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Instrumental learning of traits versus rewards: dissociable neural correlates and effects on choice

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Abstract

Humans learn about people and objects through positive and negative experiences, yet they can also look beyond the immediate reward of an interaction to encode trait-level attributes. We found that perceivers encoded both reward and trait-level information through feedback in an instrumental learning task, but relied more heavily on trait representations in cross-context decisions. Both learning types implicated ventral striatum, but trait learning also recruited a network associated with social impression formation.

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Figure 1: Statistical parametric maps showing neural regions where activity correlated with prediction errors during feedback (n = 30).
Figure 2: Test phase of task.
Figure 3: Post-task preferences for a future cooperative interaction featuring no economic rewards.

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  • 06 August 2015

    In the HTML version of this article initially published, the first item was missing in the list of six GLM parametric regressors for the fMRI data analysis in the Online Methods. The error has been corrected in the HTML version of the article.

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Acknowledgements

We thank J. Rosenthal for assistance with data collection, and members of the New York University Social Neuroscience Laboratory and P. Mende-Siedlecki for comments on the manuscript. This work was funded by the New York University Center for Brain Imaging and by the US National Science Foundation (grant BCS 0847350).

Author information

Authors and Affiliations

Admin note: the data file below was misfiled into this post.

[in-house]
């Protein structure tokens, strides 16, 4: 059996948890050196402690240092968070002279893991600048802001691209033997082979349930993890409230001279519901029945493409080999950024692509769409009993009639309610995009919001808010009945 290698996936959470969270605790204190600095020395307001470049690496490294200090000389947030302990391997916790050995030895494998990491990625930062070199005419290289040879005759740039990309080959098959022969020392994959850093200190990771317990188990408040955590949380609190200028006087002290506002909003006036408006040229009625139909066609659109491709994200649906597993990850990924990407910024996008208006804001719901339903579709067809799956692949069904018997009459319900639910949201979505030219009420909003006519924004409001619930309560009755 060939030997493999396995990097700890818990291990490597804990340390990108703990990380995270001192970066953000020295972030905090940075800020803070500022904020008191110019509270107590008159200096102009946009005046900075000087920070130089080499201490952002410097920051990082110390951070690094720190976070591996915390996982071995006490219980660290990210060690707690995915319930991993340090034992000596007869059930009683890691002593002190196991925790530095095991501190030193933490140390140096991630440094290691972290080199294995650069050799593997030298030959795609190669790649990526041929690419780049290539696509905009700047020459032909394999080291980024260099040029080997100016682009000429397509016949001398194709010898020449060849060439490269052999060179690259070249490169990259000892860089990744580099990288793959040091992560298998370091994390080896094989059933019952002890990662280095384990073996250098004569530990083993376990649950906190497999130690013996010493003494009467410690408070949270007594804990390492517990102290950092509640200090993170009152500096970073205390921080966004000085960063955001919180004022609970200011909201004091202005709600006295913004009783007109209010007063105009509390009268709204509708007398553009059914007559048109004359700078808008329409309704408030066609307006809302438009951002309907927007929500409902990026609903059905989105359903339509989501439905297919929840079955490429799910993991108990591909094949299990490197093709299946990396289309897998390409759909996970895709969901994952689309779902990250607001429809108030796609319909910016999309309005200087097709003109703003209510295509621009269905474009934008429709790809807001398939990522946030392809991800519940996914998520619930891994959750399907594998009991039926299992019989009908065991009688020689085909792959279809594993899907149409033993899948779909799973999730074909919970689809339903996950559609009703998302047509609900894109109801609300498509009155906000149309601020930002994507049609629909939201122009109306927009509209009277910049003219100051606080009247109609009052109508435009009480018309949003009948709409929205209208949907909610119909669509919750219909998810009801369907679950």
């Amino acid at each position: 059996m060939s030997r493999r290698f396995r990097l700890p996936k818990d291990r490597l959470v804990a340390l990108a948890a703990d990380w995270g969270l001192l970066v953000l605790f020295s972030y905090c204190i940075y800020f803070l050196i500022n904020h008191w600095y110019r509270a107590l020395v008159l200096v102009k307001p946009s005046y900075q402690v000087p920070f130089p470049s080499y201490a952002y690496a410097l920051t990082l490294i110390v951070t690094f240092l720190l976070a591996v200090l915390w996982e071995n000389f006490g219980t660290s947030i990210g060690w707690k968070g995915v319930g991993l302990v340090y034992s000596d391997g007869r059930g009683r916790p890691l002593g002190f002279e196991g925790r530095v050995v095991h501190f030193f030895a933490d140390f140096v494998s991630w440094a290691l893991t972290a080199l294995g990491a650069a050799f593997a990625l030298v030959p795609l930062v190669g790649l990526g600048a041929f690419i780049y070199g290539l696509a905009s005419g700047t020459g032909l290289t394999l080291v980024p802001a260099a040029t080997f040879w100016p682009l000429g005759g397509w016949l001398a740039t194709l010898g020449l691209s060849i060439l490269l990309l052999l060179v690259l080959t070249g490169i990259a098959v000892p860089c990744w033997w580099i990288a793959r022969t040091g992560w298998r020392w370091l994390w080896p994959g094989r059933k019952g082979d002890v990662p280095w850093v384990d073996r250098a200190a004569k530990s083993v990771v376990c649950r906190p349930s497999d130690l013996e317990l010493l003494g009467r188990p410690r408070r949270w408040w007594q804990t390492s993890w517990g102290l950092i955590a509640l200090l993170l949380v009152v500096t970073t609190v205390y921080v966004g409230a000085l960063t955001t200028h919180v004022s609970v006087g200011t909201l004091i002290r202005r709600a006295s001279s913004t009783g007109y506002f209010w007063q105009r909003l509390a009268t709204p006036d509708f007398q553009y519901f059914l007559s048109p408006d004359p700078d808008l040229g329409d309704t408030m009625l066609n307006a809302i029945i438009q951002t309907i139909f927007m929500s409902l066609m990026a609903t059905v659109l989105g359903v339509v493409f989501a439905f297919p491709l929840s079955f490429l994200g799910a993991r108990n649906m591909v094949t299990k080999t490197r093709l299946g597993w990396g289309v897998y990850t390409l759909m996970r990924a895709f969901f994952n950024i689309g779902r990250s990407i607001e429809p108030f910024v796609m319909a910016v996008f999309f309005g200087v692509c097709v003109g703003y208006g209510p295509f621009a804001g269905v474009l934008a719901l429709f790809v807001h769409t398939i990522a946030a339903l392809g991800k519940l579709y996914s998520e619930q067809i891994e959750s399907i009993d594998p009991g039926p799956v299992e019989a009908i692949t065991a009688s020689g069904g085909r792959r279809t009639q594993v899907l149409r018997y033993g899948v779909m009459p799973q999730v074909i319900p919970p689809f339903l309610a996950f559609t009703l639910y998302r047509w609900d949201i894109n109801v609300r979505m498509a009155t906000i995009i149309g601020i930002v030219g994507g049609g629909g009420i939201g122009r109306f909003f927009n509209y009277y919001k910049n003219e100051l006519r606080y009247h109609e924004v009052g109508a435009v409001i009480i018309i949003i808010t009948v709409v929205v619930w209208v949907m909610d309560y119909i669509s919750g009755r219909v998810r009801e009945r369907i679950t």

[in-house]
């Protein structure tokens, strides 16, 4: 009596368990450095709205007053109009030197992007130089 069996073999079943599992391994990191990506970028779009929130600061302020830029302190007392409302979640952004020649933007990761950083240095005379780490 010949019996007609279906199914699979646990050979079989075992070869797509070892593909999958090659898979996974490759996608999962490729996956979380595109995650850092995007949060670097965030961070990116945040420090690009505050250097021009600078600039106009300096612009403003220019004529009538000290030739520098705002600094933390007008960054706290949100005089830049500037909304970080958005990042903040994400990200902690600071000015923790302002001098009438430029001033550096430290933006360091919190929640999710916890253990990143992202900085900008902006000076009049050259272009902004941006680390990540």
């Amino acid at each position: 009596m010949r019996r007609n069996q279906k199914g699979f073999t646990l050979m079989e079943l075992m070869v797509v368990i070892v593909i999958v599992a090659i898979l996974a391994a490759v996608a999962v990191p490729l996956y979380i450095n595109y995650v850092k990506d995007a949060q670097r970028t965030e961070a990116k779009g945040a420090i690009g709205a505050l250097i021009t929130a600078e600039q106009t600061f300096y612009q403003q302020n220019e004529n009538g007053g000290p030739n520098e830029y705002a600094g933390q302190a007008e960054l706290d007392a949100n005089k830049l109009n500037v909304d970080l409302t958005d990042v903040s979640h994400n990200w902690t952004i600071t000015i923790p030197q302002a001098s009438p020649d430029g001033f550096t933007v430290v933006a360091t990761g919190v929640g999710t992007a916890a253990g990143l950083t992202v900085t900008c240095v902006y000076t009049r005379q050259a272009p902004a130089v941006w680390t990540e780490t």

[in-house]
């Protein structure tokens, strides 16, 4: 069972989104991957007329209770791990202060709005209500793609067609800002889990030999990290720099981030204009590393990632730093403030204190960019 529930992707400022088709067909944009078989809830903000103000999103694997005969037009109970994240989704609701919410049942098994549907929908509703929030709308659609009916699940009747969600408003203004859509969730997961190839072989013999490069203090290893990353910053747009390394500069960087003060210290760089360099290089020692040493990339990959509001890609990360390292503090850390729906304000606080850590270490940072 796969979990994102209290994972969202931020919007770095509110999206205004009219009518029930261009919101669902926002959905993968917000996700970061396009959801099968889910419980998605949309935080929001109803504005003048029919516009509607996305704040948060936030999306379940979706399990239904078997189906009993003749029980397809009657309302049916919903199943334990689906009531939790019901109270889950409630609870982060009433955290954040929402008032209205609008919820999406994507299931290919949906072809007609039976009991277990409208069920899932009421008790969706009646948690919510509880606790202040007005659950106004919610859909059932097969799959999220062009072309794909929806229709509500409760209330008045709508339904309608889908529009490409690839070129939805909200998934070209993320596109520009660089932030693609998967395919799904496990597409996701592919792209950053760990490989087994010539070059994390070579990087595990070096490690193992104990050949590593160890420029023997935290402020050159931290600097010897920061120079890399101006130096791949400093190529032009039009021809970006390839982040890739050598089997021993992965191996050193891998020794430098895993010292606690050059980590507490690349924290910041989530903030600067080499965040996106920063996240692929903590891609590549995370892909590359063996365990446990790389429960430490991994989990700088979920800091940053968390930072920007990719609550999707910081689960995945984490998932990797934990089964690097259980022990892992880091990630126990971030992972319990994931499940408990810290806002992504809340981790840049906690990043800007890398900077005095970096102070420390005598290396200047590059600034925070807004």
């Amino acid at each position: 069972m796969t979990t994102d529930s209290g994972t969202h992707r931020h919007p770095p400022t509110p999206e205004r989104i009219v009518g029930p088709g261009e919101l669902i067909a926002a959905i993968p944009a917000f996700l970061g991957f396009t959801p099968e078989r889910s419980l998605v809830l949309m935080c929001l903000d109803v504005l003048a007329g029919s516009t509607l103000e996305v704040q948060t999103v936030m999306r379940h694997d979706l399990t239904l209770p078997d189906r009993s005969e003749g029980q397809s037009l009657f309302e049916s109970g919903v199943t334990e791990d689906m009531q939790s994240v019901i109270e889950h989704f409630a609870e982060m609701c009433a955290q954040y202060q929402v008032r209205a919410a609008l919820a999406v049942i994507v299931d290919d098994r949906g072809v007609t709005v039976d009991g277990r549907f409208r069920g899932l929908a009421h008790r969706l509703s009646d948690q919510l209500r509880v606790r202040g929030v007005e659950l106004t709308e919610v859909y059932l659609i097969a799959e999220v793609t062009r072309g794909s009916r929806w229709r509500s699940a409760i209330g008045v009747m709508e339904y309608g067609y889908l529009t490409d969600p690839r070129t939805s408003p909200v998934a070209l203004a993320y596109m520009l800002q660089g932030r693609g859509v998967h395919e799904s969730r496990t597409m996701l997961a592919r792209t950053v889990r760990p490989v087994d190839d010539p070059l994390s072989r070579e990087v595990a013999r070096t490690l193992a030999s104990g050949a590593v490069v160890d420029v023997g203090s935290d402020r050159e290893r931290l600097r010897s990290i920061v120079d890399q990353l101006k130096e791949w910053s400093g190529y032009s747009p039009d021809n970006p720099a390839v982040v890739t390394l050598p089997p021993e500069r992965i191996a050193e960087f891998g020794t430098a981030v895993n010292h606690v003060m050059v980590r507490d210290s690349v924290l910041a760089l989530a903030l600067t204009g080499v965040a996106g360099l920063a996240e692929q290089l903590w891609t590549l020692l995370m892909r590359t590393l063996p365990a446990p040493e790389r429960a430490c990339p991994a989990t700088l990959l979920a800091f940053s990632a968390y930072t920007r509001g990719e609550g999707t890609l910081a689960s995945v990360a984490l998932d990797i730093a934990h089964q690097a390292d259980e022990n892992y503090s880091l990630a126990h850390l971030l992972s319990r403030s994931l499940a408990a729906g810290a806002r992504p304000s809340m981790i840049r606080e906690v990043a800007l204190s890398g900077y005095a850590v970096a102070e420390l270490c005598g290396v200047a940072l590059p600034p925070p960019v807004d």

Authors

Contributions

L.M.H., B.B.D. and D.M.A. designed the research; L.M.H. collected the data; L.M.H. and B.B.D. analyzed the data; L.M.H., B.B.D. and D.M.A. wrote the manuscript.

Corresponding authors

Correspondence to Leor M Hackel or David M Amodio.

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Competing interests

The authors declare no competing financial interests.

Integrated supplementary information

Supplementary Figure 1 Experimental task, in which participants viewed target pairs and chose with which to interact.

(A) Human faces and slot machines were associated with different levels of generosity (.2 or.4) and reward value (10 or 20 points). (B) Training phase: participants received feedback indicating the reward obtained and the target’s generosity. (C) Test phase: participants chose a target while viewing the point pool available for human deciders to share or slots to pay out. No feedback was provided.

Supplementary Figure 2 Group-level activation associated with average prior reward value during the test phase.

Statistical parametric map showing neural regions where activity correlated with the average prior reward value of chosen and non-chosen options in the test phase (pFWE <.05, whole-brain corrected). A cluster of activation extended across (A) hippocampus (HC), (B) posterior putamen, and (C) insula.

Supplementary information

Supplementary Text and Figures

Supplementary Figures 1 and 2 and Supplementary Tables 1–8 (PDF 1764 kb)

Supplementary Methods Checklist (PDF 483 kb)

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Hackel, L., Doll, B. & Amodio, D. Instrumental learning of traits versus rewards: dissociable neural correlates and effects on choice. Nat Neurosci 18, 1233–1235 (2015). https://doi.org/10.1038/nn.4080

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